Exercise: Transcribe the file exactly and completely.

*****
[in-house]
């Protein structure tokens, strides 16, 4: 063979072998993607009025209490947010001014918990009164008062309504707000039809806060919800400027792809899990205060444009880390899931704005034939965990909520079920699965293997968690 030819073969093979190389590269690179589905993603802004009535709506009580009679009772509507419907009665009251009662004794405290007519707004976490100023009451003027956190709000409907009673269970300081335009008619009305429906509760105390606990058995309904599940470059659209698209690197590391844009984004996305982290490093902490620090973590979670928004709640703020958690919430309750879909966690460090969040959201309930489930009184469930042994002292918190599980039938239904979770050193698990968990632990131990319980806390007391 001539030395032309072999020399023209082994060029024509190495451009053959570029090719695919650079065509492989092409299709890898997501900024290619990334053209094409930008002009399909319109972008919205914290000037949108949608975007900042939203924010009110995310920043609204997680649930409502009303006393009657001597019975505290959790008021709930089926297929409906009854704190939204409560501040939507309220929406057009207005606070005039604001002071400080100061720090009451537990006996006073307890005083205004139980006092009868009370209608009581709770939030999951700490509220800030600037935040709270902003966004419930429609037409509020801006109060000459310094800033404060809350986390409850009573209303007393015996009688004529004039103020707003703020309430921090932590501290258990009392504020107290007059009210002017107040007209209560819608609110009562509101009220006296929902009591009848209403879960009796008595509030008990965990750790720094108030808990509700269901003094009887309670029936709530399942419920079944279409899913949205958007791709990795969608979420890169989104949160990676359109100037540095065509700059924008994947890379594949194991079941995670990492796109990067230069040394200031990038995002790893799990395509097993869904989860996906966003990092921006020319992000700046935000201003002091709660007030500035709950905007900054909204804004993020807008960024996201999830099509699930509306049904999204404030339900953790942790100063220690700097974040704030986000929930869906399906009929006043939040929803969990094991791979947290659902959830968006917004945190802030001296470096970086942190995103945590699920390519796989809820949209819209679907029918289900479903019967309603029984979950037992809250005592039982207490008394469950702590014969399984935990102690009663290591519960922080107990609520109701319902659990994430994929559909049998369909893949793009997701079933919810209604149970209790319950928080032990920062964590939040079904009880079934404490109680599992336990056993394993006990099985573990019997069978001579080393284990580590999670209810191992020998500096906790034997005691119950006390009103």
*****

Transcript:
[in-house]
């Protein structure tokens, strides 16, 4: 063979072998993607009025209490947010001014918990009164008062309504707000039809806060919800400027792809899990205060444009880390899931704005034939965990909520079920699965293997968690 030819073969093979190389590269690179589905993603802004009535709506009580009679009772509507419907009665009251009662004794405290007519707004976490100023009451003027956190709000409907009673269970300081335009008619009305429906509760105390606990058995309904599940470059659209698209690197590391844009984004996305982290490093902490620090973590979670928004709640703020958690919430309750879909966690460090969040959201309930489930009184469930042994002292918190599980039938239904979770050193698990968990632990131990319980806390007391 001539030395032309072999020399023209082994060029024509190495451009053959570029090719695919650079065509492989092409299709890898997501900024290619990334053209094409930008002009399909319109972008919205914290000037949108949608975007900042939203924010009110995310920043609204997680649930409502009303006393009657001597019975505290959790008021709930089926297929409906009854704190939204409560501040939507309220929406057009207005606070005039604001002071400080100061720090009451537990006996006073307890005083205004139980006092009868009370209608009581709770939030999951700490509220800030600037935040709270902003966004419930429609037409509020801006109060000459310094800033404060809350986390409850009573209303007393015996009688004529004039103020707003703020309430921090932590501290258990009392504020107290007059009210002017107040007209209560819608609110009562509101009220006296929902009591009848209403879960009796008595509030008990965990750790720094108030808990509700269901003094009887309670029936709530399942419920079944279409899913949205958007791709990795969608979420890169989104949160990676359109100037540095065509700059924008994947890379594949194991079941995670990492796109990067230069040394200031990038995002790893799990395509097993869904989860996906966003990092921006020319992000700046935000201003002091709660007030500035709950905007900054909204804004993020807008960024996201999830099509699930509306049904999204404030339900953790942790100063220690700097974040704030986000929930869906399906009929006043939040929803969990094991791979947290659902959830968006917004945190802030001296470096970086942190995103945590699920390519796989809820949209819209679907029918289900479903019967309603029984979950037992809250005592039982207490008394469950702590014969399984935990102690009663290591519960922080107990609520109701319902659990994430994929559909049998369909893949793009997701079933919810209604149970209790319950928080032990920062964590939040079904009880079934404490109680599992336990056993394993006990099985573990019997069978001579080393284990580590999670209810191992020998500096906790034997005691119950006390009103």